The week that the county and the city made (fake) nice, rail made more racket and justice took a markdown.
Published: March 3, 2011
We were promised a fight. With all of the behind-the-scenes municipal machinations surrounding the failing premise of the Dr. Phillips Center for the Performing Arts project (again!), our hopes were high up in the bleachers - and smoking - for the quarterly DPAC board meeting on Feb. 24. Newly minted Orange County Mayor Teresa Jacobs had already pulled the gloves off and set the Jell-O in the ring when she sucker punched the city with 12 glorious pages of invective on Feb. 10 regarding the shady dealings of the city and its DPAC sister. Free lunches! Free cars! No money! Orlando Mayor Buddy Dyer was reported to have been "blindsided" by Jacobs' attack. DPAC princess Kathy Ramsberger, from the Land of Havesalot, was being tightly circled by the booster wagons, all leather-lined to protect her from the shit that was flying directly toward her face. This was going to be epic.
Except it wasn't. And maybe it was never going to be. See, there was always something fishy about the push-and-pull between the county and it's bratty city sister, some scripted Krystle and Alexis nonsense made for ornate studio-lot swimming pools and suspended disbelief. In fact, we're starting to wonder if this whole mess is about a theater or is a theater.
So it was when Jacobs was wheeled out with Dyer and DPAC board Chairman Jim Pugh Jr. last Wednesday for a hastily assembled, pre-board-meeting presser to discuss the salvation of DPAC by means of yet another nonprofit, the Community Construction Corporation (or basically, some rich people, Disney and the Orlando Magic), which intends to provide some phantom oversight to the construction end of the proceedings. Wait, all that righteous indignation was just acting?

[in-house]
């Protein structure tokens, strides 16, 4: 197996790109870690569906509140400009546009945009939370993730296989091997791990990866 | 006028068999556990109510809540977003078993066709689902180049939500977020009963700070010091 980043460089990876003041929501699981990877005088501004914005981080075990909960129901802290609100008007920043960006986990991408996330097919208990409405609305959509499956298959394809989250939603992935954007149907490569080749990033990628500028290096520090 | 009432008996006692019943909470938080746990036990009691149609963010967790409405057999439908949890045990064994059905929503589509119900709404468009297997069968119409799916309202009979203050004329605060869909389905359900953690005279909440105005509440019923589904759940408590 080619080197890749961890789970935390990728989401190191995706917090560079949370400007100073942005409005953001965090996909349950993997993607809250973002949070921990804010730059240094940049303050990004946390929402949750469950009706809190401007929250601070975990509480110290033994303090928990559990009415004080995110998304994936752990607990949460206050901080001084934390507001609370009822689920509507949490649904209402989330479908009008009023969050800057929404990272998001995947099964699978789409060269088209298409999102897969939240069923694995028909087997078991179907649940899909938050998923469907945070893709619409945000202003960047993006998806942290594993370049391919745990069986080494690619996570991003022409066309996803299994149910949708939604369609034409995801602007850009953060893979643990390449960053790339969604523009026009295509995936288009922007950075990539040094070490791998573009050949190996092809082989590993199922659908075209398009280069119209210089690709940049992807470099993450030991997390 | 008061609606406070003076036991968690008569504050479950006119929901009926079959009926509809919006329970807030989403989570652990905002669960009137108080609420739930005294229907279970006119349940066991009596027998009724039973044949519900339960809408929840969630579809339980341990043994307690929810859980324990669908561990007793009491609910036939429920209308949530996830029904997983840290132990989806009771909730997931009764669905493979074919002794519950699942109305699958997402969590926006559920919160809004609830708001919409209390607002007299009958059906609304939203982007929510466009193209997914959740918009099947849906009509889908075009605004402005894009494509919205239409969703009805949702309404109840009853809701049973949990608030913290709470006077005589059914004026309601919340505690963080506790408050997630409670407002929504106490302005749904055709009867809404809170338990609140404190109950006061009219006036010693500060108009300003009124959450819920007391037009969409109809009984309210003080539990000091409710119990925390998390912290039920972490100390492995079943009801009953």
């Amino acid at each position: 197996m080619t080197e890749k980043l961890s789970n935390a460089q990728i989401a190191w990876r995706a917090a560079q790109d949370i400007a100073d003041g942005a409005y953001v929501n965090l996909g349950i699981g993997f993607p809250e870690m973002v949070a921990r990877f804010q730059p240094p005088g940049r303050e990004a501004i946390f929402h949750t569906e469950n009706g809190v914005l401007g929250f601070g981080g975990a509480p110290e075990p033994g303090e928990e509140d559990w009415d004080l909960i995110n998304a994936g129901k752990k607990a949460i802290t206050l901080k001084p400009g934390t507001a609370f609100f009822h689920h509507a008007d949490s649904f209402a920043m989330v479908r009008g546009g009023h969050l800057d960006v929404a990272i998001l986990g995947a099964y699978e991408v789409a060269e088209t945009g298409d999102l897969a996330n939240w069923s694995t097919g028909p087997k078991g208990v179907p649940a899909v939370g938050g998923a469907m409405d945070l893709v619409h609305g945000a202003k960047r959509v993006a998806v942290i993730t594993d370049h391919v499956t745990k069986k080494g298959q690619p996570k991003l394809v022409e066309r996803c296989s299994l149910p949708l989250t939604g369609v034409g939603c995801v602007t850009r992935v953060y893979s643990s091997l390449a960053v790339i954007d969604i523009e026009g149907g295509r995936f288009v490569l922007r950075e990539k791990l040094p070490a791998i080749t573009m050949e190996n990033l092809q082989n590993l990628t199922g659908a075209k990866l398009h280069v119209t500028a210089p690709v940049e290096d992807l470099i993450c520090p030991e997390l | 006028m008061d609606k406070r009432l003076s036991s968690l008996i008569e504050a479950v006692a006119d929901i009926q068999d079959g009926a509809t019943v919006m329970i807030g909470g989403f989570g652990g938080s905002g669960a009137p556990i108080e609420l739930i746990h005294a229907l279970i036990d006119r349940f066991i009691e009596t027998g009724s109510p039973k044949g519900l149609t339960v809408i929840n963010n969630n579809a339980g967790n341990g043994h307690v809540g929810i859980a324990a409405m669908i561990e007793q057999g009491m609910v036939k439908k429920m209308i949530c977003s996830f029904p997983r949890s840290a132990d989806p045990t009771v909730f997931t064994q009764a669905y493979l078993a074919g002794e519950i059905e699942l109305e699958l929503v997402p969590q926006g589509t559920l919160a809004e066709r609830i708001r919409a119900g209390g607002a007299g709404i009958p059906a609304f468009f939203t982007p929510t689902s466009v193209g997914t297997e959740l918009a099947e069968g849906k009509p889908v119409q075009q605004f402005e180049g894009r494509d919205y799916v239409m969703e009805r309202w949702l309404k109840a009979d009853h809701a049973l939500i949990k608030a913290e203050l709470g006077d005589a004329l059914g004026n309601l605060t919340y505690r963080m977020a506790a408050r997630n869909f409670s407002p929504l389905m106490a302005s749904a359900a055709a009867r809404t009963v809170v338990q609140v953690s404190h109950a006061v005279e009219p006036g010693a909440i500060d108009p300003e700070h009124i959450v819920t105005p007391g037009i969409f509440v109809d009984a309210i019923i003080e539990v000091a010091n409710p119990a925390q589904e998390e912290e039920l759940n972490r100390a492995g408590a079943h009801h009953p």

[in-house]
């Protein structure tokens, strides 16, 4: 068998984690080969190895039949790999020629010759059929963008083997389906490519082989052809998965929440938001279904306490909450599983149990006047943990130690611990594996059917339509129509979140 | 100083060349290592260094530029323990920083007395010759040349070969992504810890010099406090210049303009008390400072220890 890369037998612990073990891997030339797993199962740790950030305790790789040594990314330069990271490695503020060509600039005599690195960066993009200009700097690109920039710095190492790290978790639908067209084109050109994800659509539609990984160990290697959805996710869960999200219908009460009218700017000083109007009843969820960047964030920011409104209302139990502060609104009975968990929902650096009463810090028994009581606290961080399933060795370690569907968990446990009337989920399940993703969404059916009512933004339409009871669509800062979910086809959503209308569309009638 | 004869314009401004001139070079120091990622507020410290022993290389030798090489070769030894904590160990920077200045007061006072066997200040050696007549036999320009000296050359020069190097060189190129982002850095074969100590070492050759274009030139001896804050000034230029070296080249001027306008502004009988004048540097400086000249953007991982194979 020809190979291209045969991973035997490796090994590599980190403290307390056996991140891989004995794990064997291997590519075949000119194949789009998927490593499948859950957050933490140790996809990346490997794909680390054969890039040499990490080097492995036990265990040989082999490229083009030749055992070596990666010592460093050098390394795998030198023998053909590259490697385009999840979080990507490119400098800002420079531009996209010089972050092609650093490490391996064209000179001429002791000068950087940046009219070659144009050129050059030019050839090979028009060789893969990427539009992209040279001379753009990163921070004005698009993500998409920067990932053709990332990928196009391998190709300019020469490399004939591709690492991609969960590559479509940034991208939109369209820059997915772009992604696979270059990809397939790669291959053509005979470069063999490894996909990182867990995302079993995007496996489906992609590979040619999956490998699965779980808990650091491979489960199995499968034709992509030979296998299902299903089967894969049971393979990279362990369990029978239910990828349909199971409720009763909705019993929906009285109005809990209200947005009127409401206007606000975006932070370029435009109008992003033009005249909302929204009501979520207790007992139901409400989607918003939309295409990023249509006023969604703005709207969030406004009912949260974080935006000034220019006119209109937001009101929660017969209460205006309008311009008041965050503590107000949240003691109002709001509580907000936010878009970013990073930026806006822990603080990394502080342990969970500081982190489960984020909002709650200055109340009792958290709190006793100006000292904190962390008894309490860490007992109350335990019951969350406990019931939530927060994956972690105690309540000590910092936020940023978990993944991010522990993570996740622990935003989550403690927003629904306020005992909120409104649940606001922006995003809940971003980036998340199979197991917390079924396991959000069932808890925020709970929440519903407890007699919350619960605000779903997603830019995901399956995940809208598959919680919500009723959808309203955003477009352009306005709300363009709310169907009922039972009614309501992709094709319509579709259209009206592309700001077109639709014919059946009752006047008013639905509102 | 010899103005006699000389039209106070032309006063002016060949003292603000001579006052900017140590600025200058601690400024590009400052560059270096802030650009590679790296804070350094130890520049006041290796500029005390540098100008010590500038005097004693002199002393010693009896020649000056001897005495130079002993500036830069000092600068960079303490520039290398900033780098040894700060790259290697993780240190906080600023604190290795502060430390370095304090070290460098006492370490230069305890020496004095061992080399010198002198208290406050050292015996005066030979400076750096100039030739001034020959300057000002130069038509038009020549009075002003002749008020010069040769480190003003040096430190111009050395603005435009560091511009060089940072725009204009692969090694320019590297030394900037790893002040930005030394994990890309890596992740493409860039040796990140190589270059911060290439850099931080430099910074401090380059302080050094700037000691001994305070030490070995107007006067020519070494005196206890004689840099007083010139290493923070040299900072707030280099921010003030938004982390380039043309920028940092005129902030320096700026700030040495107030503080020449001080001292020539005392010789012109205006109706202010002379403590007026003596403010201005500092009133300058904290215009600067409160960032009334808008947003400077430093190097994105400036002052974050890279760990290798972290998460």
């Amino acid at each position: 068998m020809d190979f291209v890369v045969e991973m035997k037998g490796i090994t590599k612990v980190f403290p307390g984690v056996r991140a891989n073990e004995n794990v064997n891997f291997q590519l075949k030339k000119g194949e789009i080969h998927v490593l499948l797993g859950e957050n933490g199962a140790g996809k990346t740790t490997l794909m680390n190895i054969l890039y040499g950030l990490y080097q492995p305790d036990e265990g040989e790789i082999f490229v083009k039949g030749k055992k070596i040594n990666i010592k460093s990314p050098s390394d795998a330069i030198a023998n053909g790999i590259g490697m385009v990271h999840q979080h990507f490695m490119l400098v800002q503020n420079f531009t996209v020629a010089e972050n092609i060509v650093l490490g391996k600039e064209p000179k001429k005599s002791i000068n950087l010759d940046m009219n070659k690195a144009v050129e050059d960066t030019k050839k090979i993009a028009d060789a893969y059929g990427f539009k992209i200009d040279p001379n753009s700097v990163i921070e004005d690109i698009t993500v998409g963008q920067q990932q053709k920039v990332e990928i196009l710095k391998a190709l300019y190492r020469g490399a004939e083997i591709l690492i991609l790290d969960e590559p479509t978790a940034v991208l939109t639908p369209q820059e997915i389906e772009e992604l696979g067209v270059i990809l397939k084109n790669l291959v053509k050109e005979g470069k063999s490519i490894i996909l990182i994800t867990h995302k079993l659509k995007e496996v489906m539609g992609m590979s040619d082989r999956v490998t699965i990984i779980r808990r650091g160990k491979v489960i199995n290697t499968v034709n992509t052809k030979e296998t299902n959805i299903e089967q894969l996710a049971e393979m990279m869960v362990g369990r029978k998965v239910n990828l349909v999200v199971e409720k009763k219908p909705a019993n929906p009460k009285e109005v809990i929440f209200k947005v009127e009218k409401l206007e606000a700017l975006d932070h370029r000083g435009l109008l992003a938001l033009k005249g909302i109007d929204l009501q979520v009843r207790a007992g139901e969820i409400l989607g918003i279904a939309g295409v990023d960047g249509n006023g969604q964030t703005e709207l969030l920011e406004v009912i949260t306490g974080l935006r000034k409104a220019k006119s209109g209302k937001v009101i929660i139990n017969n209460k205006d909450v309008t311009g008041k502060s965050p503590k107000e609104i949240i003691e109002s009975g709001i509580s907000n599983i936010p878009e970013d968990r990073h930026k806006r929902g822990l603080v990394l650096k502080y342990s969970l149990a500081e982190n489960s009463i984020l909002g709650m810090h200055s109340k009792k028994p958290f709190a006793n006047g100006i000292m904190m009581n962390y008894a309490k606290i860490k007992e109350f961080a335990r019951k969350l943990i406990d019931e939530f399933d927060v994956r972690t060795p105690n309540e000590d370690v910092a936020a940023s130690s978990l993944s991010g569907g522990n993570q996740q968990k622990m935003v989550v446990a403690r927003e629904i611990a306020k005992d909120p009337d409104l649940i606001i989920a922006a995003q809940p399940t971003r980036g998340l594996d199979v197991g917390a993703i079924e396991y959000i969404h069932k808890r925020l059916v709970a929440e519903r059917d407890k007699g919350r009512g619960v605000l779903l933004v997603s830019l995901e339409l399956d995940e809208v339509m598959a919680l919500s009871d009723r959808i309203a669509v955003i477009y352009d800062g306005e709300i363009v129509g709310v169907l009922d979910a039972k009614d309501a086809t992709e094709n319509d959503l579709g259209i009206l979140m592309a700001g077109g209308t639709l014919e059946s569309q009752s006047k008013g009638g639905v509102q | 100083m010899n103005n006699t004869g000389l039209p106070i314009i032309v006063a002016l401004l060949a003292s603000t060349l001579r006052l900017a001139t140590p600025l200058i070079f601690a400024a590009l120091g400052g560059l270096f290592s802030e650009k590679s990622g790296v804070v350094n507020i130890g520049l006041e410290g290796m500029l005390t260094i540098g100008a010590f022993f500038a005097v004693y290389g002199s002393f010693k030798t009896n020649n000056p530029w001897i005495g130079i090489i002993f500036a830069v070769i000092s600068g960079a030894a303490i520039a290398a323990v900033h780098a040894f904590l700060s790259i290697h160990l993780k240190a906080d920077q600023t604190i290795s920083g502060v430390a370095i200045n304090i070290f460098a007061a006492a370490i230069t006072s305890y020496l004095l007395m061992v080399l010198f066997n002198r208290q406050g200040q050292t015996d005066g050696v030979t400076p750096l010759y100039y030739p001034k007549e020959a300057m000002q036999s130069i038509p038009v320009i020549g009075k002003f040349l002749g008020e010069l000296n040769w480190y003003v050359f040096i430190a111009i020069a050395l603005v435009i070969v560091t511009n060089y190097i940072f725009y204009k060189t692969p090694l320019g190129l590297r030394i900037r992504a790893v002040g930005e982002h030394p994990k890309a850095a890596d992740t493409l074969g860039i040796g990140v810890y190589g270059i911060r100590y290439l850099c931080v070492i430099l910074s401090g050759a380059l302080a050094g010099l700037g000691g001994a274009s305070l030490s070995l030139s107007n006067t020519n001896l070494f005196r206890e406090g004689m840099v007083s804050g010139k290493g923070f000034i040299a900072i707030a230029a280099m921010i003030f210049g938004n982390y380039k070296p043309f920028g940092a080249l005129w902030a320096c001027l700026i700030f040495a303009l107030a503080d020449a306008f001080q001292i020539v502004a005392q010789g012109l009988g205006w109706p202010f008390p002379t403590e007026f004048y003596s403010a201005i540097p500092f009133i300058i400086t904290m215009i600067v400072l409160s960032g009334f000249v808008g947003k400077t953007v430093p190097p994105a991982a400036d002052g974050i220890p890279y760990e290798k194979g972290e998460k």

Dyer potatoed his way out first to applaud the "collective community spirit" and apologize for Jacobs being "thrust into a difficult situation" so early in her reign. Then Jacobs was all, "Mayor Dyer is absolutely right," referring to some of the "open to interpretation" contractual language she spit venom at two weeks prior. Dyer was all, "We hope to break ground this spring." Jacobs was all, "I'm pretty sure we'll get the answers we need soon." And Pugh grumbled his way in just so that he could call Jacobs "my new best friend." Sickening.
Reality check: DPAC has so far not been able to provide any operating figures after six years of filing its nails over it, and the project will not break ground this spring. The city is now promising to make an additional $30 million appear out of nowhere (or your pocket).
We got up the gumption to poke one question in Dyer's direction, hoping to start a fight ourselves, and it almost worked. When prodded about whether this new semi-corporate olive branch collective might in any way affect the local arts component - or phase two of the project - Dyer shot spite through his eyes and teeth in our direction, mumbling something about "financial viability." It is on, bitches!
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